Effectiveness of on-line resources to enhance student learning and engagement
Fernando, Achela K. & Egodawatta, Prasanna K. (2014) Effectiveness of on-line resources to enhance student learning and engagement. In 25th Annual Conference of the Australasian Association for Engineering Education : Engineering the Knowledge Economy: Collaboration, Engagement & Employability, Te Papa Tongarewa National Museum of New Zealand, Wellington, New Zealand, pp. 537-545.
For engineering graduates to be work-ready with marketable skills they must not only be well-versed with engineering science and its applications, but also able to adapt to using commercial software that is widely used in engineering practice. Hydrological/hydraulic modelling is one aspect of engineering practice which demands the ability to apply fundamentals into design and construction using software. The user manuals for such software are usually tailored for the experienced engineer but not for undergraduates who typically are novices to concepts of modelling and software tools. As the focus of a course such as Advanced Water Engineering is on the wider aspects of engineering application of hydrological and hydraulic concepts, it is ineffective for the lecturers to direct the students to user manuals as students have neither the time nor the desire to sift through numerous pages in a manual. An alternative and efficient way to demonstrate the use of the software is enabling students to develop a model to simulate real-world scenario using the tools of the software and directing them to make informed decisions based on outcomes.
Past experience of the lecturer showed that the resources available for the students left a knowledge gap leading to numerous student queries outside contact hours. The purpose of this study is to assess how effective purpose-built video resources can be in supplementing the traditional learning resources to enhance student learning.
Short-length animated video clips comprising guided step-by-step instructions were prepared using screen capture software to capture screen activity and later edited to focus on specific features using pop-up annotations; Vocal narration was purposely excluded to avoid disturbances due to noise and allow different learning paces of individual students. The video clips were made available to the students alongside the traditional resources/approaches such as in-class demonstrations, guideline notes, and tips for efficient and error-free procedural descriptions. The number of queries the lecturer received from the student cohort outside the lecture times was recorded. An anonymous survey to assess the usefulness and adequacy of the courseware was conducted.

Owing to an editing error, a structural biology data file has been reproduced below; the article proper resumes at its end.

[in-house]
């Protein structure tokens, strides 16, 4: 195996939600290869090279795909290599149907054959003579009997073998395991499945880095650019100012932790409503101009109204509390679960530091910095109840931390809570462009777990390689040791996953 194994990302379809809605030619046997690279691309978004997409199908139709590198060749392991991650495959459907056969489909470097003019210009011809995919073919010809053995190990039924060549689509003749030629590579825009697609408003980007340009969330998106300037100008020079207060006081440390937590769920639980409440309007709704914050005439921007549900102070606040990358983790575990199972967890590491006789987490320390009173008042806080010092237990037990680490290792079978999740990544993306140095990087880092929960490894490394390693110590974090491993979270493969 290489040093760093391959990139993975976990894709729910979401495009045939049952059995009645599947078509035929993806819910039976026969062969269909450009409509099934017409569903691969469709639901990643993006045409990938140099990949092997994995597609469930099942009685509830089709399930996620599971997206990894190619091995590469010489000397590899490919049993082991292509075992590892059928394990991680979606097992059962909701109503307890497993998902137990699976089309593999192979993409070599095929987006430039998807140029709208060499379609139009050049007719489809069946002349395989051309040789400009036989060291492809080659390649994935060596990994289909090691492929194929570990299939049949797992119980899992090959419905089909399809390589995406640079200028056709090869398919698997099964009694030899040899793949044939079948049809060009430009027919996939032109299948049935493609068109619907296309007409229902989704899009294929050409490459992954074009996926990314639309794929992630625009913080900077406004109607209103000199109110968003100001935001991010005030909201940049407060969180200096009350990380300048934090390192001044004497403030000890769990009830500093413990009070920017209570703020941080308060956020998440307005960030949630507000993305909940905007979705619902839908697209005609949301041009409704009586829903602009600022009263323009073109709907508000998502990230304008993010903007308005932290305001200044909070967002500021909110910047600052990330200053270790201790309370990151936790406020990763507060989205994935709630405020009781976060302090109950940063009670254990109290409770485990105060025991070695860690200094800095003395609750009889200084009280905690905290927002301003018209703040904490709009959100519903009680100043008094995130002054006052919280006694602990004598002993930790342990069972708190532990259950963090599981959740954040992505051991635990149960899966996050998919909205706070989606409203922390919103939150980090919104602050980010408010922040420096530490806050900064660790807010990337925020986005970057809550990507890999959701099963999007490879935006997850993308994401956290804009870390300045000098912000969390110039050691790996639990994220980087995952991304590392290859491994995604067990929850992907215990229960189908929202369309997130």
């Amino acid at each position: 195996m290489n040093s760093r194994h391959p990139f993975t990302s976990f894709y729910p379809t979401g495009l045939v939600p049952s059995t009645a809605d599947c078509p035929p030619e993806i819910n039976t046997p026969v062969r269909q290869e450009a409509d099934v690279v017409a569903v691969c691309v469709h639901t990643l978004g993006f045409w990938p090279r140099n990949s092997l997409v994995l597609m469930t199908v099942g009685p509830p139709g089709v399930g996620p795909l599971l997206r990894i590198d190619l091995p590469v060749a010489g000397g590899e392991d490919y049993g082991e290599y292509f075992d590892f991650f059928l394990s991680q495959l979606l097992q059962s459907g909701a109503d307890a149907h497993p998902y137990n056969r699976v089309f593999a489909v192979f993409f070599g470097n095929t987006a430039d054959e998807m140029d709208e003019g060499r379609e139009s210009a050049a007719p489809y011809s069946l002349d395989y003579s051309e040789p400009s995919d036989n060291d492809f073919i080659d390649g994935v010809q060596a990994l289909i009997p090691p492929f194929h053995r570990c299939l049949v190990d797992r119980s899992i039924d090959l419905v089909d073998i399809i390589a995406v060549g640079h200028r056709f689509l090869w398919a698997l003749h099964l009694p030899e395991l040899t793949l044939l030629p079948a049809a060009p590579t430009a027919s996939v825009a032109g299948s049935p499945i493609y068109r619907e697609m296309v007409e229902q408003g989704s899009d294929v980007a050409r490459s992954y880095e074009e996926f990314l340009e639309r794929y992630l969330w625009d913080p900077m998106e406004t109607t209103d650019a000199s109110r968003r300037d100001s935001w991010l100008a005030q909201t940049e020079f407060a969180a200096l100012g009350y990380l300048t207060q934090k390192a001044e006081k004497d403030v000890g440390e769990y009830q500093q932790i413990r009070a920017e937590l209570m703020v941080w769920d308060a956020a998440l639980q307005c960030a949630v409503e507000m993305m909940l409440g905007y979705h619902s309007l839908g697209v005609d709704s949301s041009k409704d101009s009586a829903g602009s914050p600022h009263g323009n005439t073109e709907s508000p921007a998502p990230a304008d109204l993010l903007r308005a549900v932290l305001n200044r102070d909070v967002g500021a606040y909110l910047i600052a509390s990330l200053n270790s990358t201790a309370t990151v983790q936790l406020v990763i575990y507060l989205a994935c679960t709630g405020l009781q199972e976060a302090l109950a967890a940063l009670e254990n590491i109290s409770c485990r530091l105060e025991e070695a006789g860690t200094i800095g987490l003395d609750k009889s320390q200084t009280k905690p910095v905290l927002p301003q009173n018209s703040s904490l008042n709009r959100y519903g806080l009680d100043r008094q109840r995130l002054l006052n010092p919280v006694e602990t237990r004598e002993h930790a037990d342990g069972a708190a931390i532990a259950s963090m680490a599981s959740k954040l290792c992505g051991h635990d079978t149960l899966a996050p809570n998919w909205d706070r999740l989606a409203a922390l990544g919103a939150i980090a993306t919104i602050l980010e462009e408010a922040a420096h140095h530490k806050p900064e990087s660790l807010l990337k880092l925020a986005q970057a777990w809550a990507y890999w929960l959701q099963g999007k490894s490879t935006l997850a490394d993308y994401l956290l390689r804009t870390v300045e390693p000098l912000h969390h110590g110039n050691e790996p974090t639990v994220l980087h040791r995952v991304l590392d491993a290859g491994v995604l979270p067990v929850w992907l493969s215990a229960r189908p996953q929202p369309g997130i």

While a significant decline in the number of student queries was noted, an overwhelming majority of the survey respondents confirmed the usefulness of the purpose-developed courseware.
The survey and lecturer’s experience indicated that animated demonstration video clips illustrating the various steps involved in developing hydrologic and hydraulic models and simulating design scenarios is an effective supplement for traditional learning resources. Among the many advantages of the custom-made video clips as a learning resource are that they (1) highlight the aspects that are important to undergraduate learning but not available in the software manuals as the latter are designed for more mature users/learners; (2) provide short, to-the point communication in a step-by-step manner; (3) allow students flexibility to self-learn at their own pace; (4) enhance student learning; and (5) enable time savings for the lecturer in the long term by avoiding queries of a repetitive nature. It is expected that these newly developed resources will be improved to incorporate students’ suggestions before being offered to future cohorts of students. The concept can also be expanded to other relevant courses where animated demonstrations of key modelling steps are beneficial to student learning.
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|Item Type:||Conference Paper|
|Keywords:||On-Line Learning Resources, Screen Capture Software, Annotated Video Clips, HERN|
|Subjects:||Australian and New Zealand Standard Research Classification > EDUCATION (130000) > OTHER EDUCATION (139900) > Education not elsewhere classified (139999)|
|Divisions:||Current > Schools > School of Earth, Environmental & Biological Sciences
Current > QUT Faculties and Divisions > Science & Engineering Faculty
|Copyright Owner:||Copyright 2014 A. K. Fernando & P.K. Egodawatta|
|Deposited On:||17 Sep 2015 00:46|
|Last Modified:||19 Sep 2015 18:31|
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